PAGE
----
The Tom and Jerry Story

Neatorama presents a guest post from actor, comedian, and voiceover artist Eddie Deezen. Visit Eddie at his website or at Facebook.

In 1939, producer Rudolf Ising and his MGM animation unit were in trouble. Their last animated series, Captain and the Kids, had been a huge flop, in both financial and popular terms.

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Ising, on an inspiration, decided to team up two members of his unit and try to strike gold with a new animated series idea. He decided to combine the talents of Wiliam Hanna, a director, and Joseph Barbera, a story man and character designer.

It was Hanna who had the (hardly original) idea of combining a cat and a mouse in a cartoon. Hanna recalled: “We knew we needed two new characters. We thought we needed conflict and chase and action, and a cat and mouse seemed like a great, basic thought.” Barbera added that with a cat and mouse “Half the story was written before you even put pencil to paper.”

The new cartoon was called Puss Gets the Boot. The term “Tom and Jerry” dated back to 19th-century England, and referred to children behaving mischievously. Although this would almost fit a fairly apt capsule description of the soon-to-be world famous toon pair, the usage of the two names was merely a coincidence. (As a side note, a “Tom and Jerry” was also the name of a popular Christmastime drink.)

(vimeo link)

Puss Gets the Boot premiered on February 10, 1940. The toon was released without any fanfare, completely unceremoniously. The fact is, the suits at MGM had already screened it for themselves and were unimpressed, but since they had nothing else in the works, they decided to release it.

Although the general concept of the series (cat menacing and chasing mouse, with mouse turning the tables and coming out the victor by toon’s end) was already set, the two main characters had not yet been given their iconic names. In this toon, Tom is called “Jasper” and Jerry goes unnamed (although in the writer’s notes, he is referred to as “Jinx”). Ironically, a much later Hanna-Barbera toon television series would feature a character named “Jinx,” who was a cat. Jinx was the nemesis of two mice named Pixie and Dixie.

After the release of Puss Gets the Boot, the execs at MGM were still grumbling about the whole “cat and mouse” shtick (“Haven’t we had enough cat and mouse cartoons already?”) But to everyone’s astonishment, Puss Gets the Boot garnered an Academy Award nomination for Best Original Animated Short. The public loved Puss Gets the Boot, too.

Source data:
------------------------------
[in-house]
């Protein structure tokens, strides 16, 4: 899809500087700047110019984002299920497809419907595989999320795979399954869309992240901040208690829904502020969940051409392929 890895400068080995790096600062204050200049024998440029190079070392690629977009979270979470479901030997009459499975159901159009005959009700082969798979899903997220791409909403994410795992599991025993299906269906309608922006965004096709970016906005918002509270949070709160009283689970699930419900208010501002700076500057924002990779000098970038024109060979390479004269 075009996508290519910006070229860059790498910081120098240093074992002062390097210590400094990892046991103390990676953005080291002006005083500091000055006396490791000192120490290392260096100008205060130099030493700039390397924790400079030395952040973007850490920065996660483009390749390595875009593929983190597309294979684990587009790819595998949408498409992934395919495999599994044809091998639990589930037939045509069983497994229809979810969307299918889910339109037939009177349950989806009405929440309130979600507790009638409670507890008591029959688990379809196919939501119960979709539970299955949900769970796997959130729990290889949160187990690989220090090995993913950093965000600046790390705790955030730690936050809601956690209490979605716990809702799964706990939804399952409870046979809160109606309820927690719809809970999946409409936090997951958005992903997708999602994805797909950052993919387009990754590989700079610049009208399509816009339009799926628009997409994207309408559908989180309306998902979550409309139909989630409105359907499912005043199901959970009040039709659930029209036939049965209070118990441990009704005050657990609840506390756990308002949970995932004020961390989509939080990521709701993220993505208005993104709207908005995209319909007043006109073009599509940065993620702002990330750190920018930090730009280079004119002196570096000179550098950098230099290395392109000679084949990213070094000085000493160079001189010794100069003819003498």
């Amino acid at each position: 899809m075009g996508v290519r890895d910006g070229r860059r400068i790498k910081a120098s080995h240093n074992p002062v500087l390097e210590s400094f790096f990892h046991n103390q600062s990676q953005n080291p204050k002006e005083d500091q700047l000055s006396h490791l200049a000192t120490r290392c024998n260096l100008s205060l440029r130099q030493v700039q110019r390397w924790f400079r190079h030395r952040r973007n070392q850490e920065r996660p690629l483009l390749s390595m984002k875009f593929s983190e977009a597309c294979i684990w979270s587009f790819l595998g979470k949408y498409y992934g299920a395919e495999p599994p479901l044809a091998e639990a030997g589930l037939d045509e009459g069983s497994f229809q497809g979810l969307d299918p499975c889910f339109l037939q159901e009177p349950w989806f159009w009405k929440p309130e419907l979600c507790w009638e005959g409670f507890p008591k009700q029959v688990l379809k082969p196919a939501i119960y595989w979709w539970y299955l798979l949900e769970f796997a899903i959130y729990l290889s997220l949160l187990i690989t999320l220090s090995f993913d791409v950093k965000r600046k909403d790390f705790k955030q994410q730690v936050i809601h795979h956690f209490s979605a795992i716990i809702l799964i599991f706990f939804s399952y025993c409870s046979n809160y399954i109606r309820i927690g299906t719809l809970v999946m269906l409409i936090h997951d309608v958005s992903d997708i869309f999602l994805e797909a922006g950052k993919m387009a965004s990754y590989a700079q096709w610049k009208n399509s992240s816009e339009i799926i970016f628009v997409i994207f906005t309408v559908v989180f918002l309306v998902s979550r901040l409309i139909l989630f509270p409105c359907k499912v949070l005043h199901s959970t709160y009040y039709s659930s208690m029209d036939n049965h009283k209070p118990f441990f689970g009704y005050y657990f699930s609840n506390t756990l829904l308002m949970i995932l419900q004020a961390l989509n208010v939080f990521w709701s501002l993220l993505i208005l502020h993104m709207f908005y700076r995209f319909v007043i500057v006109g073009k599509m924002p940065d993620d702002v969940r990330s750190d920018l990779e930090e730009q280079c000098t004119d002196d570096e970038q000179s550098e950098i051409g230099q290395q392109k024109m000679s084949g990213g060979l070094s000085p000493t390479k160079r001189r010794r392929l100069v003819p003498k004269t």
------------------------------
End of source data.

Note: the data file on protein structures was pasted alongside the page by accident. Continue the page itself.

But the clincher was a letter from a leading Texas distributor asking, “When are we going to see more of those adorable cat and mouse cartoons?” This distributor was too important to ignore, so Hanna and Barbera were told to develop the series.

It was in the follow-up toon, The Midnight Snack (1941), that “Tom and Jerry” were officially dubbed as such. Interestingly, a contest was run to give the characters their monikers. An animator named John Carr won $50 for coming up with  the names “Tom” and “Jerry.”

The pattern behind the scenes was set too, with Barbera creating the story and Hanna supervIsing production. The Tom and Jerry cartoons, like all previous cat and mouse animated encounters, featured a predatory cat preying (or trying to prey) on a physically smaller and weaker mouse. This, of course, made Jerry the sympathetic figure, the audience’s rooting interest.

Interestingly, although Tom did go after Jerry in pretty much every toon, he seldom desired (as one would logically assume) to actually consume him. Tom’s intention usually appeared to be more of a sadistic desire, to hurt, embarrass or humiliate Jerry, or to use him as a gift to impress or woo the female felines he was enamored of.

The violence featured in the Tom and Jerry toons was often criticized as being excessive. (The Simpsons‘ overly violent characters Itchy and Scratchy are a homage to Tom and Jerry.) And they are amongst the most violent toons in animation history, but like the Three Stooges’ slapstick shorts, they never resulted in any blood or gore and no permanent injuries were ever sustained.

Tom usually took the brunt of the violence, in fact, he actually died in five Tom and Jerry toons. In 1944’s Mouse Trouble, Tom is seen going off to heaven, harp in hand, and in 1952’s The Two Mousketeers, he is guillotined off-camera. Although Tom was usually the aggressor, in two toons, Mouse Trouble and The Missing Mouse (1953) Jerry actually beats him up.